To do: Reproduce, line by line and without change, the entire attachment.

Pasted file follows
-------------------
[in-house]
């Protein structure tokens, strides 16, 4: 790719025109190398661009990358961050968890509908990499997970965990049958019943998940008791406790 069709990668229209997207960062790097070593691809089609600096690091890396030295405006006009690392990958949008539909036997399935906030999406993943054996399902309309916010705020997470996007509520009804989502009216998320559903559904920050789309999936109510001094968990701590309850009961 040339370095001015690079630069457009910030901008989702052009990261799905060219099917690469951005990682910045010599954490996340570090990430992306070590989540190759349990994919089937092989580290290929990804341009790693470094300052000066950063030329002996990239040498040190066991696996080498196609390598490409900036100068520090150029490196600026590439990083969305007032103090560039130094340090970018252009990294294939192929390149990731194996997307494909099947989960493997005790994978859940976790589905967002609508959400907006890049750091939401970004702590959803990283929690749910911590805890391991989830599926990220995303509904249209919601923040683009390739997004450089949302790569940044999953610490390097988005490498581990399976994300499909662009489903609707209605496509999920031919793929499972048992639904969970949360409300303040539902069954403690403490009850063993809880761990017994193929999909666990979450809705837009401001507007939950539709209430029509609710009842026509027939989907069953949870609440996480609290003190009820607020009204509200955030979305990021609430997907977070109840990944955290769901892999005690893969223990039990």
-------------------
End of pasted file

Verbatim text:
[in-house]
């Protein structure tokens, strides 16, 4: 790719025109190398661009990358961050968890509908990499997970965990049958019943998940008791406790 069709990668229209997207960062790097070593691809089609600096690091890396030295405006006009690392990958949008539909036997399935906030999406993943054996399902309309916010705020997470996007509520009804989502009216998320559903559904920050789309999936109510001094968990701590309850009961 040339370095001015690079630069457009910030901008989702052009990261799905060219099917690469951005990682910045010599954490996340570090990430992306070590989540190759349990994919089937092989580290290929990804341009790693470094300052000066950063030329002996990239040498040190066991696996080498196609390598490409900036100068520090150029490196600026590439990083969305007032103090560039130094340090970018252009990294294939192929390149990731194996997307494909099947989960493997005790994978859940976790589905967002609508959400907006890049750091939401970004702590959803990283929690749910911590805890391991989830599926990220995303509904249209919601923040683009390739997004450089949302790569940044999953610490390097988005490498581990399976994300499909662009489903609707209605496509999920031919793929499972048992639904969970949360409300303040539902069954403690403490009850063993809880761990017994193929999909666990979450809705837009401001507007939950539709209430029509609710009842026509027939989907069953949870609440996480609290003190009820607020009204509200955030979305990021609430997907977070109840990944955290769901892999005690893969223990039990």